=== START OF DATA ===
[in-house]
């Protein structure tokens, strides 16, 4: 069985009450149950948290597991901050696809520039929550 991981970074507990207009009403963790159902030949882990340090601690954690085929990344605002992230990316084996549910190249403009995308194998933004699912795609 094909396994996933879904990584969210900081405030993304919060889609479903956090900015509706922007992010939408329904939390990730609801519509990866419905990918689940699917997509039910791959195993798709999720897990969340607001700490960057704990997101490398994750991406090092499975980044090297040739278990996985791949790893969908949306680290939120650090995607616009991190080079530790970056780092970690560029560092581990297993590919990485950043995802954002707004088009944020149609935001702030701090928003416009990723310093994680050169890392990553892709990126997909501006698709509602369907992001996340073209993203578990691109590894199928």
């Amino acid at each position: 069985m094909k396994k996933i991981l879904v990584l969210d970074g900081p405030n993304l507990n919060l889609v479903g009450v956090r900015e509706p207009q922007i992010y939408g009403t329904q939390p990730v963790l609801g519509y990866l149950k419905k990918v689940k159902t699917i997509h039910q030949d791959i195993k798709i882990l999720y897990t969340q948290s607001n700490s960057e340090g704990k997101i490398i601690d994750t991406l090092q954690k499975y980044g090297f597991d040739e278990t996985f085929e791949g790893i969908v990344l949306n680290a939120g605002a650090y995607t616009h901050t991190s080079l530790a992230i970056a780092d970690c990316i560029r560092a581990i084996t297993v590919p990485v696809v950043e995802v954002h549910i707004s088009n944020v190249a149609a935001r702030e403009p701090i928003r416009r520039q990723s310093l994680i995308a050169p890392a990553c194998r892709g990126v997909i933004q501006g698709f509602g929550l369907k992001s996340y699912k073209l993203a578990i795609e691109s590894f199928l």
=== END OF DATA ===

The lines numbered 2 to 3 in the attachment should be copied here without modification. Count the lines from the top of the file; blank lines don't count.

């Protein structure tokens, strides 16, 4: 069985009450149950948290597991901050696809520039929550 991981970074507990207009009403963790159902030949882990340090601690954690085929990344605002992230990316084996549910190249403009995308194998933004699912795609 094909396994996933879904990584969210900081405030993304919060889609479903956090900015509706922007992010939408329904939390990730609801519509990866419905990918689940699917997509039910791959195993798709999720897990969340607001700490960057704990997101490398994750991406090092499975980044090297040739278990996985791949790893969908949306680290939120650090995607616009991190080079530790970056780092970690560029560092581990297993590919990485950043995802954002707004088009944020149609935001702030701090928003416009990723310093994680050169890392990553892709990126997909501006698709509602369907992001996340073209993203578990691109590894199928």
């Amino acid at each position: 069985m094909k396994k996933i991981l879904v990584l969210d970074g900081p405030n993304l507990n919060l889609v479903g009450v956090r900015e509706p207009q922007i992010y939408g009403t329904q939390p990730v963790l609801g519509y990866l149950k419905k990918v689940k159902t699917i997509h039910q030949d791959i195993k798709i882990l999720y897990t969340q948290s607001n700490s960057e340090g704990k997101i490398i601690d994750t991406l090092q954690k499975y980044g090297f597991d040739e278990t996985f085929e791949g790893i969908v990344l949306n680290a939120g605002a650090y995607t616009h901050t991190s080079l530790a992230i970056a780092d970690c990316i560029r560092a581990i084996t297993v590919p990485v696809v950043e995802v954002h549910i707004s088009n944020v190249a149609a935001r702030e403009p701090i928003r416009r520039q990723s310093l994680i995308a050169p890392a990553c194998r892709g990126v997909i933004q501006g698709f509602g929550l369907k992001s996340y699912k073209l993203a578990i795609e691109s590894f199928l």